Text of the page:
Turmeric is an ubiquitous indian spice and a common ingredient of pre-mixed curry or masala powders. Turmeric (haldi, Konkani; haridra, Sanskrit) is also an essential component of fish marinade.
While I take for granted the turmeric used in cooking, I distinctly remember my grandma preparing scalding hot, turmeric milk whenever we had a sore throat or cold. And grandma admonished us to sip it hot, letting it course its way down the back of our throats. Haaiiii! She had alchemized this common root, to a piping hot, golden elixir, which not only got us back to school the next day (unfortunately), but also back on the playground (v good). Something magical about that turmeric milk! If she only knew!
A few months ago when experimenting in the kitchen I had cut my palm. Having seen my aunts and mother for ages in the kitchen, I instinctively reached for the turmeric powder and dabbed it in the cut stanching the blood and forming a clot. Now scientists tell us that turmeric is anti-bacterial – preventing infection and also helping heal the wound! Curcumin, the active ingredient in turmeric is responsible for its medicinal activity and pigmentation.
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Ensconced in multimillion dollar laboratories, western scientists are slowly catching up to what our grandmothers, armed with stone mortar and pestles have known for millennia. Something magical about that turmeric!
Scientists now tell us that curcumin is anti-inflammatory, in that it can reduce soreness and fever, much like tylenol or paracetamol. And it acts like those latest anti-inflammatory drugs called cox-2 inhibitors: Celecoxib and Vioxx. Both of these medicines have serious side effects and vioxx has been withdrawn by the FDA for safety reasons. On the other hand, turmeric as a dietary constituent is safe and well tolerated!
A host of scientific investigations have also looked at the ability of curcumin to fight cancer. Curcumin kills several types of cancer cells in the laboratory. In animals, curcumin prevents or slows cancer in the skin, breast, liver, fore-stomach, duodenum and colon. Curcumin also has anti-angiogenic properties; translation: curcumin seriously slows new blood vessel formation in tumors, causes asphyxiation of tumors and thus preventing their growth and metastases.
Without turning this into a scientific review paper, I hope you are convinced that turmeric is really good for you. Daily consumption of dietary turmeric in the form of added spices, or this turmeric milk can have near magical properties.
No wonder that in Hindu pujas, devas (Gods as crude approximation) and young brides are doused in turmeric powder!
Here is a really simple recipe for the magical turmeric milk (haldi dudh, in konkani). At the first signs of a sore throat, or feverishness, sip this hot milk drink and call it a night! Wake up fresh and ready to take on the world!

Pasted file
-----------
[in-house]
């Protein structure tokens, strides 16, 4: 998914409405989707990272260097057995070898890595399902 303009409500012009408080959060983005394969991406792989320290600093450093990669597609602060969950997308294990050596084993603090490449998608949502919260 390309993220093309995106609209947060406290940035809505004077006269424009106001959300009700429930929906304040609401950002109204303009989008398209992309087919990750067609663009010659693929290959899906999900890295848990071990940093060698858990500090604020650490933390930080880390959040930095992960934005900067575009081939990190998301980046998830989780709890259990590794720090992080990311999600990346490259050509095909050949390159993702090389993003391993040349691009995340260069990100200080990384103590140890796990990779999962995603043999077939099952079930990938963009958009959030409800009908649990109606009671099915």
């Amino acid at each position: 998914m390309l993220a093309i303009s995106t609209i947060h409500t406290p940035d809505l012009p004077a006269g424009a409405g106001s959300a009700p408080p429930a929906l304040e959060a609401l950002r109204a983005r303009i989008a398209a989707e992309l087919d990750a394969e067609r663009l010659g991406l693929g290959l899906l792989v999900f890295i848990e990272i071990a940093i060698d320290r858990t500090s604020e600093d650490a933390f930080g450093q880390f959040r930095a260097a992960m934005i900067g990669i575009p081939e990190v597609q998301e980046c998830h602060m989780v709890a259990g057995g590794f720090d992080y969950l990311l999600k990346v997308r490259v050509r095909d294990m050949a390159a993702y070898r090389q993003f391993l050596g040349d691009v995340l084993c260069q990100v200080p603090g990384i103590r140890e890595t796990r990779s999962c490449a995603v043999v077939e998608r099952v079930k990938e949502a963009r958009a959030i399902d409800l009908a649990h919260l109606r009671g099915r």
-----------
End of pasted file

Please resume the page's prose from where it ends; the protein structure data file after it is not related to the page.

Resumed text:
When you do try this recipe, I’d love to hear your experience.
Note: Ginger (adrak, Sanskrit) used in this recipe is well recognized in Ayurvedic and western medicine as having anti-inflammatory and anti-cancer properties. It is widely used to prevent motion sickness, to prevent nausea and most importantly suppresses cough. More on that in another recipe.
- In a mug, place 1/2 tsp turmeric powder
- 1 tsp minced ginger
- Add a quarter cup water and twirl to mix in turmeric
- Top off with milk. You can also skip the milk and do this in water!
- Microwave ~ 2 min (depends on power rating of your microwave) bringing milk nearly to a boil)
- Leave milk in the microwave for ~ 5 min, allowing the active ingredients of ginger and turmeric to seep into the milk
- Add a teaspoon of jaggery. Alternately use honey, cane or regular sugar to taste. Mix well and reheat milk
- Spoon out and discard ginger bits; turmeric settles to the bottom. If it bothers you, you can strain
- Sip this very hot and feel the heat course over your gullet
- Off to bed! Awake refreshed and energized!
Update: Scientists have demonstrated that when curcumin is ingested along with a peppercorn extract, the ability of our body to absorb and utilize curcumin increases dramatically, upto 2000%. Thus the indian tradition of including peppercorn in this home remedy (as commented by readers) has a basis in science as well.
Selected science articles for further enlightenment (or treat insomnia):
- Sharma and others, Curcumin: The story so far, European Journal of Cancer (2005) (PDF).
- Villengas and others, New mechanisms and therapeutic potential of curcumin for colorectal cancer, Molecular Nutrition & Food Research (2008) (PDF).
- Goel and others, Specific inhibition of cyclooxygenase-2 (Cox-2) expression by dietary curcumiin in HT-29 human colon cancer cells, Cancer Letters (2001) (PDF).
- Tiwari, Ayurveda: Secrets of Healing, Motilal Banarsidass, Delhi, India (1995)